Wanna Rewrite the Bible?

As usual, I had a thought, almost a joke of a thought, but then I realized I was serious. I don’t know how many of you are familiar with the Christian Bible. I was raised on it. It was my primary source document for literature, for THE TRUTH, for pretty much everything. I had read it through before I had read any great author besides maybe Mark Twain.

I loved the King James Version. I loved Jesus. Eventually, I became an atheist, this happened while I was at God’s Bible College in Cincinnati, of course. The problem is, not so much for me, because I look at the Bible as some beautiful poetry, some great stories, and generally a pretty good philosophy of life, that is sadly, not what modern Christianity is about for too many Christians.

But that is neither here nor there, except, that for millions of people, having a modern version of the Bible is critical. There are a dozen modern versions, with varying accuracy to the original texts, or at least what we think was the original texts. I cant vouch for their accuracy, nor do I particularly care. My problem is that none of them have held onto the beauty of the language. Some of what makes the King James Version appealing is that it is OLD! 1611 was over 400 years ago, so it is the literary version of walking into an old European cathedral. But it is also a work of art, for the most part, and the modern versions are about as concerned with beauty and creativity as an Ikea instruction manual.

It seems to me, a properly motivated group of good modern poets and short story writers with help from a team of theologians and language experts could stay close enough to the meaning to not offend the average Christian and yet create something as beautiful as wicked ole King James commission way back when.

I have no funds, no experience in this, other than being a poet who spent a long time with his nose in the KJV. To hire a dedicated and skilled team would cost between $3 – $10 million and take 1-5 years.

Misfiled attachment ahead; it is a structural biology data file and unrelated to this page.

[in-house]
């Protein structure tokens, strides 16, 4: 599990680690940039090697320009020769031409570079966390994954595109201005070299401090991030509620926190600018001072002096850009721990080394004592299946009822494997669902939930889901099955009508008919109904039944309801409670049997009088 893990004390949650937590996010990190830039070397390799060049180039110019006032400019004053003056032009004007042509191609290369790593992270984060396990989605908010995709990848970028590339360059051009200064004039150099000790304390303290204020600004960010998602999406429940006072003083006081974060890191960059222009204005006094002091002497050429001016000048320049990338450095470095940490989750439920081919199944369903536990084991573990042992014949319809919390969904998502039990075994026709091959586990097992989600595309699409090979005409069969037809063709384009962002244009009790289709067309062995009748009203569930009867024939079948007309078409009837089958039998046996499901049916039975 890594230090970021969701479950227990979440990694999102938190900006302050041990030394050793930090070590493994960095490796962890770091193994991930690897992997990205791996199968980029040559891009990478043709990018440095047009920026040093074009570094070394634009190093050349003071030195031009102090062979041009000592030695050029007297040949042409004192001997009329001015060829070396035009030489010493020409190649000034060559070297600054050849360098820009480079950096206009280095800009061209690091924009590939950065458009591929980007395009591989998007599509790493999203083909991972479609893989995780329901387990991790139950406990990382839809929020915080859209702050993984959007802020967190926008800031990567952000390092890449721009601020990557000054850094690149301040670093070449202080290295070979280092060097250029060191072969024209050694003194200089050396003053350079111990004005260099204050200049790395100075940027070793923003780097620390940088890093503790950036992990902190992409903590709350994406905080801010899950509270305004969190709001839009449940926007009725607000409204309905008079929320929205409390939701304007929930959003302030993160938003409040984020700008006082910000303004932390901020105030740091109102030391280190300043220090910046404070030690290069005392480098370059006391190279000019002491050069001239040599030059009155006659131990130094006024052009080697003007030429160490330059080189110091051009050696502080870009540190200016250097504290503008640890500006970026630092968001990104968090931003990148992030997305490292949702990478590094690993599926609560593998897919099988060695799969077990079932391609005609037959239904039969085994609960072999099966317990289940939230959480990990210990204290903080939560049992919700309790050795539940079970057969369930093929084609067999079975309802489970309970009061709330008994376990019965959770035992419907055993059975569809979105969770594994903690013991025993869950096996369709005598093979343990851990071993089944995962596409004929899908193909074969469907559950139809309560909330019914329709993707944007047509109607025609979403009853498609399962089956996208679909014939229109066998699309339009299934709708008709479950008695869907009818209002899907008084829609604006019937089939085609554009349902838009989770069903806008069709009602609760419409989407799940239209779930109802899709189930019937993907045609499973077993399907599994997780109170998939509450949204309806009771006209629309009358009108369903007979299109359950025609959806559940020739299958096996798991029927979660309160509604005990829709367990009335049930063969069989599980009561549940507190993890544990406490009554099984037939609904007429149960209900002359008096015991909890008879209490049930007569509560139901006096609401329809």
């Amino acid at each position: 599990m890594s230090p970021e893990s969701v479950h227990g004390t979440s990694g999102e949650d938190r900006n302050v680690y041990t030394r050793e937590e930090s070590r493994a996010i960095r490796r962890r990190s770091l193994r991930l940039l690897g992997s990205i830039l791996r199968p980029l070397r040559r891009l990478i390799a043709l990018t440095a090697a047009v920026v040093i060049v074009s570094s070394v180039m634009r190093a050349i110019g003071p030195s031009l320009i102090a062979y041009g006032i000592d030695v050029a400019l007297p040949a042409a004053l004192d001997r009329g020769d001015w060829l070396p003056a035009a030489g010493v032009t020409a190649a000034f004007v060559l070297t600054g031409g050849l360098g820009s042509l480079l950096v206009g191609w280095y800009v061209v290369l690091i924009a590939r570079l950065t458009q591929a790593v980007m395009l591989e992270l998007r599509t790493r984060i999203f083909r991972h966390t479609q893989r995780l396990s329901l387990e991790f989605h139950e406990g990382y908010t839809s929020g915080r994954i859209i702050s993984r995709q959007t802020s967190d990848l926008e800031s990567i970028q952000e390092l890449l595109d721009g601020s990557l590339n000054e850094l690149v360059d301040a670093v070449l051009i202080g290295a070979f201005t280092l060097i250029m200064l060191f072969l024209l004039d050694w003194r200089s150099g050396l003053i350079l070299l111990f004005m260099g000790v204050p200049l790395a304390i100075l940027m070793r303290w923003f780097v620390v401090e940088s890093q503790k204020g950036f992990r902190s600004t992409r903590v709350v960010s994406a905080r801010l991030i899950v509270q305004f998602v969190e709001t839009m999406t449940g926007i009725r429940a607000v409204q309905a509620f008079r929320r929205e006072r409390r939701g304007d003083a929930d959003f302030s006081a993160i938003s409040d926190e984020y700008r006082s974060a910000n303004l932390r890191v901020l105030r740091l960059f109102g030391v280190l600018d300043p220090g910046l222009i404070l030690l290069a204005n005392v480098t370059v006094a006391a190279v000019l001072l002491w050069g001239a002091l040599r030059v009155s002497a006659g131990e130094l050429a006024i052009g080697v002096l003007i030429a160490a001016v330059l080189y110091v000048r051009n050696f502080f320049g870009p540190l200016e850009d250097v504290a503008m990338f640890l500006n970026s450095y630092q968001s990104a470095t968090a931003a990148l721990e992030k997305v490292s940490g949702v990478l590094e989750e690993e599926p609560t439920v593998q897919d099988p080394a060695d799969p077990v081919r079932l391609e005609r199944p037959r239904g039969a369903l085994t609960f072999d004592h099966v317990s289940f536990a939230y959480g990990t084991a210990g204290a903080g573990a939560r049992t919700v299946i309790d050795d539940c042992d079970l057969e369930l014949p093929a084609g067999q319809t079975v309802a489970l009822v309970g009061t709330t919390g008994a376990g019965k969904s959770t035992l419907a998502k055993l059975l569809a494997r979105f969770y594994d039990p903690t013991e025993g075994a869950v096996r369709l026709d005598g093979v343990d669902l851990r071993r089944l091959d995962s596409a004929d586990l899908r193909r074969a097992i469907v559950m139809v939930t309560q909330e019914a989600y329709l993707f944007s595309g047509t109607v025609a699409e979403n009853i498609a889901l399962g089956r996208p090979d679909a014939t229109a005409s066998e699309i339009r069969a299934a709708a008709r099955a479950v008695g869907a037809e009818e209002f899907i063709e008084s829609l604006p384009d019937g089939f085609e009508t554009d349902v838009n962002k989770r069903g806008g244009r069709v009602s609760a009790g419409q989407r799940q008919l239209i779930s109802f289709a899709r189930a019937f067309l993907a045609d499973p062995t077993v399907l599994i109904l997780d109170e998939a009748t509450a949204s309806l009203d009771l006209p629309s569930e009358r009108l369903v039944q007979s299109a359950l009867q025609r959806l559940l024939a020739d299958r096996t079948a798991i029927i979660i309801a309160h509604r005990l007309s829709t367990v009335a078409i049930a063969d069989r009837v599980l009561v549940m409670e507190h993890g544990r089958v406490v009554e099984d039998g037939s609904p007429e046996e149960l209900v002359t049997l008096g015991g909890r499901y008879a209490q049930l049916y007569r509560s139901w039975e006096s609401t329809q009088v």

I have about $12.00 to spare, and I could bite off a few of the 800,000 words (plus the 130,000 in the Apocrypha. Just wondered if this project appeals to anyone else in this group, enough to see if we can do it, and if we want to, does anyone have any idea about funding?bibles a stack

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Today’s Rant about the English Language:

“I would like English a lot better if it had rules!”

Ah, but you say, “IT DOES!!!!” That is the beauty of it all, and folks like me simply go around tearing at the fabric by ignoring or worse yet, not learning the “RULES.”

Do you realize that in most of the world, in most things, “Rules are Rules!”

In Spades, you cannot lead with Spades until a spade has been played. I know, if you dont play spades you neither understand nor care. In baseball, if you hit the ball in “fair territory” and run to first base before someone tags you out, you are safe, you can even overrun the base as long as you step on it and do not turn left, you are safe. this is true no matter how many people are on base, no matter who the pitcher is, no matter what inning you are in, or on which day of the week you are playing. you are safe, and conversely, if you are tagged before stepping on the base, you are “OUT!” no question. These are the rules. learn them once, and never think about it again. its like the pledge of allegiance, hand over heart, right hand over left chest region. never changes, unless you are a one armed person, you do not pledge with your left hand. simple.